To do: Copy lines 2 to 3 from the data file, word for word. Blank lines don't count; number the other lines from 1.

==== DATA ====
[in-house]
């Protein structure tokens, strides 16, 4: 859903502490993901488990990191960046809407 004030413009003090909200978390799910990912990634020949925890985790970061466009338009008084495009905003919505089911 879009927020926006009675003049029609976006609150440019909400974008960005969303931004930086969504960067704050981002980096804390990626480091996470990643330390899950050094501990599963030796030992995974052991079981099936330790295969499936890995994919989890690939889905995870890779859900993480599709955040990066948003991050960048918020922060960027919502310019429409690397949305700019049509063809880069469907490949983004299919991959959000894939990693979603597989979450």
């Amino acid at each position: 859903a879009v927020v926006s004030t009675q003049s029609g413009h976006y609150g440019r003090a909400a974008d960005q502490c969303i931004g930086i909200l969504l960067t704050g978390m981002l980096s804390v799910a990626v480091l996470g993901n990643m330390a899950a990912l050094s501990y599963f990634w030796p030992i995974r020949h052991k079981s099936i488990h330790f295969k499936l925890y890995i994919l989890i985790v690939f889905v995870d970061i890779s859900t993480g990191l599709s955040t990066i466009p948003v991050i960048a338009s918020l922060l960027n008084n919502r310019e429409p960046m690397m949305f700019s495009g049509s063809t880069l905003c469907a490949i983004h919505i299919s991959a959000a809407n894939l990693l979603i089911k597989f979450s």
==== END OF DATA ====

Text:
């Protein structure tokens, strides 16, 4: 859903502490993901488990990191960046809407 004030413009003090909200978390799910990912990634020949925890985790970061466009338009008084495009905003919505089911 879009927020926006009675003049029609976006609150440019909400974008960005969303931004930086969504960067704050981002980096804390990626480091996470990643330390899950050094501990599963030796030992995974052991079981099936330790295969499936890995994919989890690939889905995870890779859900993480599709955040990066948003991050960048918020922060960027919502310019429409690397949305700019049509063809880069469907490949983004299919991959959000894939990693979603597989979450």
């Amino acid at each position: 859903a879009v927020v926006s004030t009675q003049s029609g413009h976006y609150g440019r003090a909400a974008d960005q502490c969303i931004g930086i909200l969504l960067t704050g978390m981002l980096s804390v799910a990626v480091l996470g993901n990643m330390a899950a990912l050094s501990y599963f990634w030796p030992i995974r020949h052991k079981s099936i488990h330790f295969k499936l925890y890995i994919l989890i985790v690939f889905v995870d970061i890779s859900t993480g990191l599709s955040t990066i466009p948003v991050i960048a338009s918020l922060l960027n008084n919502r310019e429409p960046m690397m949305f700019s495009g049509s063809t880069l905003c469907a490949i983004h919505i299919s991959a959000a809407n894939l990693l979603i089911k597989f979450s």